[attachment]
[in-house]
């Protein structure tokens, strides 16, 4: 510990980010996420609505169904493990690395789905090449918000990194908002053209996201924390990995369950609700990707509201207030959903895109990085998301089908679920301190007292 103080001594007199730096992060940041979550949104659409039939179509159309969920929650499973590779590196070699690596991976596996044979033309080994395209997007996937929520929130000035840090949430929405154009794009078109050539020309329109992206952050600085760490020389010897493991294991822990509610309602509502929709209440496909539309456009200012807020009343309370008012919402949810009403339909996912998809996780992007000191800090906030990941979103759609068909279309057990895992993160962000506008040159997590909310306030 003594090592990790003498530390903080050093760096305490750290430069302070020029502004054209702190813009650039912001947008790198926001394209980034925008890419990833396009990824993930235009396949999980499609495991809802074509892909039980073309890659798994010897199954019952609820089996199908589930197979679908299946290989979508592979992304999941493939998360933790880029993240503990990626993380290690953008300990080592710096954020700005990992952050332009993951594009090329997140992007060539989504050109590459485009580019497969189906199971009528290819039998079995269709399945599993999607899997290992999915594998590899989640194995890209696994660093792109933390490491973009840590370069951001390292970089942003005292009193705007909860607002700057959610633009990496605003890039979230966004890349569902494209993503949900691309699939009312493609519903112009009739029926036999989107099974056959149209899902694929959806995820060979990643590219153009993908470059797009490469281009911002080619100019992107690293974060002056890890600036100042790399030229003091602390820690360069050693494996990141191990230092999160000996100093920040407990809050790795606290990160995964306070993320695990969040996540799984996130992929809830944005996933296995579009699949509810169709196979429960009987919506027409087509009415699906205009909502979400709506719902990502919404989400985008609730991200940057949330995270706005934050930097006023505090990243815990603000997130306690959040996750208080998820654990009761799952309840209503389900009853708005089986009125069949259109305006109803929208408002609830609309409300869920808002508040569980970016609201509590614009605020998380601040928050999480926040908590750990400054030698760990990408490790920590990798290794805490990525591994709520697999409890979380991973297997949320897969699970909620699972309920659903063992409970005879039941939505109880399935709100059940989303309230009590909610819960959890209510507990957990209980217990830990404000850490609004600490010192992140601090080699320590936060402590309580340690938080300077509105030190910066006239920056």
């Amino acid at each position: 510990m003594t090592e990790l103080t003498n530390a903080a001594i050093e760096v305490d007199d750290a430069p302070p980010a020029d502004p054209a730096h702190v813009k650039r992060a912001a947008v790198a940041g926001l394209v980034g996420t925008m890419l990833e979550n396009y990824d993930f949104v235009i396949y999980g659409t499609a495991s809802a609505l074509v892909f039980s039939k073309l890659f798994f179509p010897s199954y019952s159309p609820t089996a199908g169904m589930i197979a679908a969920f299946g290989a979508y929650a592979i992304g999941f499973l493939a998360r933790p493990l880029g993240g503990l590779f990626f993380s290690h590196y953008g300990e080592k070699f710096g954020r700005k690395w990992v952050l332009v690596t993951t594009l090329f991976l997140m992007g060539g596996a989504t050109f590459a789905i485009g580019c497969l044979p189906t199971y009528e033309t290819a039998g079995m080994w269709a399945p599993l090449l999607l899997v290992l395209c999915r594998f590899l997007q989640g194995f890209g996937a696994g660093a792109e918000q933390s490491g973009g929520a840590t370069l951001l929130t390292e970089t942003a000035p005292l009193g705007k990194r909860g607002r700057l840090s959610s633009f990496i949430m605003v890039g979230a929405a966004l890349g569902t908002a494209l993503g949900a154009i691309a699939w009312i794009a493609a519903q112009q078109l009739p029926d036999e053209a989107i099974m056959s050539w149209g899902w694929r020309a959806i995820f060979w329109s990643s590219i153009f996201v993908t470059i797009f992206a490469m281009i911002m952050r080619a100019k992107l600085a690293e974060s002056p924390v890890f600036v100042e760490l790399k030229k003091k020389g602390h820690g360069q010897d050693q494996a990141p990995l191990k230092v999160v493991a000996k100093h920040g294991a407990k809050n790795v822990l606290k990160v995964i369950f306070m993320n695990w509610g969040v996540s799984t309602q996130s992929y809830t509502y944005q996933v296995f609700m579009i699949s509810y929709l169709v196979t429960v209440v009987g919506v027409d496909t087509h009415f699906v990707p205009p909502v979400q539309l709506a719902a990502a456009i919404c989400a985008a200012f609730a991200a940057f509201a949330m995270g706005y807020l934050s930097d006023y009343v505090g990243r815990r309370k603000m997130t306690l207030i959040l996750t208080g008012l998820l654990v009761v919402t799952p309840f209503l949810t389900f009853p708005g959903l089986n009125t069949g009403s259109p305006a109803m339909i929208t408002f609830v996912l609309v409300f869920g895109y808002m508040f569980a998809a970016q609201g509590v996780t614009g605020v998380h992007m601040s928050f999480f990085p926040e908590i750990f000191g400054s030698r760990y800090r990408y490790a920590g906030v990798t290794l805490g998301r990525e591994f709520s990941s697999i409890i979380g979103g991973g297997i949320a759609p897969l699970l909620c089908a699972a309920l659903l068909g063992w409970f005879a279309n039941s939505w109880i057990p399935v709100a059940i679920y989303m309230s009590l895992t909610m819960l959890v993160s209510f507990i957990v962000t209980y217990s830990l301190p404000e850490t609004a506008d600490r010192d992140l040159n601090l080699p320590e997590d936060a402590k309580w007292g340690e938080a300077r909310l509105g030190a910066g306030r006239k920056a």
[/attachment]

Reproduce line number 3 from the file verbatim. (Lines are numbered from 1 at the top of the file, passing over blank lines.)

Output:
């Amino acid at each position: 510990m003594t090592e990790l103080t003498n530390a903080a001594i050093e760096v305490d007199d750290a430069p302070p980010a020029d502004p054209a730096h702190v813009k650039r992060a912001a947008v790198a940041g926001l394209v980034g996420t925008m890419l990833e979550n396009y990824d993930f949104v235009i396949y999980g659409t499609a495991s809802a609505l074509v892909f039980s039939k073309l890659f798994f179509p010897s199954y019952s159309p609820t089996a199908g169904m589930i197979a679908a969920f299946g290989a979508y929650a592979i992304g999941f499973l493939a998360r933790p493990l880029g993240g503990l590779f990626f993380s290690h590196y953008g300990e080592k070699f710096g954020r700005k690395w990992v952050l332009v690596t993951t594009l090329f991976l997140m992007g060539g596996a989504t050109f590459a789905i485009g580019c497969l044979p189906t199971y009528e033309t290819a039998g079995m080994w269709a399945p599993l090449l999607l899997v290992l395209c999915r594998f590899l997007q989640g194995f890209g996937a696994g660093a792109e918000q933390s490491g973009g929520a840590t370069l951001l929130t390292e970089t942003a000035p005292l009193g705007k990194r909860g607002r700057l840090s959610s633009f990496i949430m605003v890039g979230a929405a966004l890349g569902t908002a494209l993503g949900a154009i691309a699939w009312i794009a493609a519903q112009q078109l009739p029926d036999e053209a989107i099974m056959s050539w149209g899902w694929r020309a959806i995820f060979w329109s990643s590219i153009f996201v993908t470059i797009f992206a490469m281009i911002m952050r080619a100019k992107l600085a690293e974060s002056p924390v890890f600036v100042e760490l790399k030229k003091k020389g602390h820690g360069q010897d050693q494996a990141p990995l191990k230092v999160v493991a000996k100093h920040g294991a407990k809050n790795v822990l606290k990160v995964i369950f306070m993320n695990w509610g969040v996540s799984t309602q996130s992929y809830t509502y944005q996933v296995f609700m579009i699949s509810y929709l169709v196979t429960v209440v009987g919506v027409d496909t087509h009415f699906v990707p205009p909502v979400q539309l709506a719902a990502a456009i919404c989400a985008a200012f609730a991200a940057f509201a949330m995270g706005y807020l934050s930097d006023y009343v505090g990243r815990r309370k603000m997130t306690l207030i959040l996750t208080g008012l998820l654990v009761v919402t799952p309840f209503l949810t389900f009853p708005g959903l089986n009125t069949g009403s259109p305006a109803m339909i929208t408002f609830v996912l609309v409300f869920g895109y808002m508040f569980a998809a970016q609201g509590v996780t614009g605020v998380h992007m601040s928050f999480f990085p926040e908590i750990f000191g400054s030698r760990y800090r990408y490790a920590g906030v990798t290794l805490g998301r990525e591994f709520s990941s697999i409890i979380g979103g991973g297997i949320a759609p897969l699970l909620c089908a699972a309920l659903l068909g063992w409970f005879a279309n039941s939505w109880i057990p399935v709100a059940i679920y989303m309230s009590l895992t909610m819960l959890v993160s209510f507990i957990v962000t209980y217990s830990l301190p404000e850490t609004a506008d600490r010192d992140l040159n601090l080699p320590e997590d936060a402590k309580w007292g340690e938080a300077r909310l509105g030190a910066g306030r006239k920056a």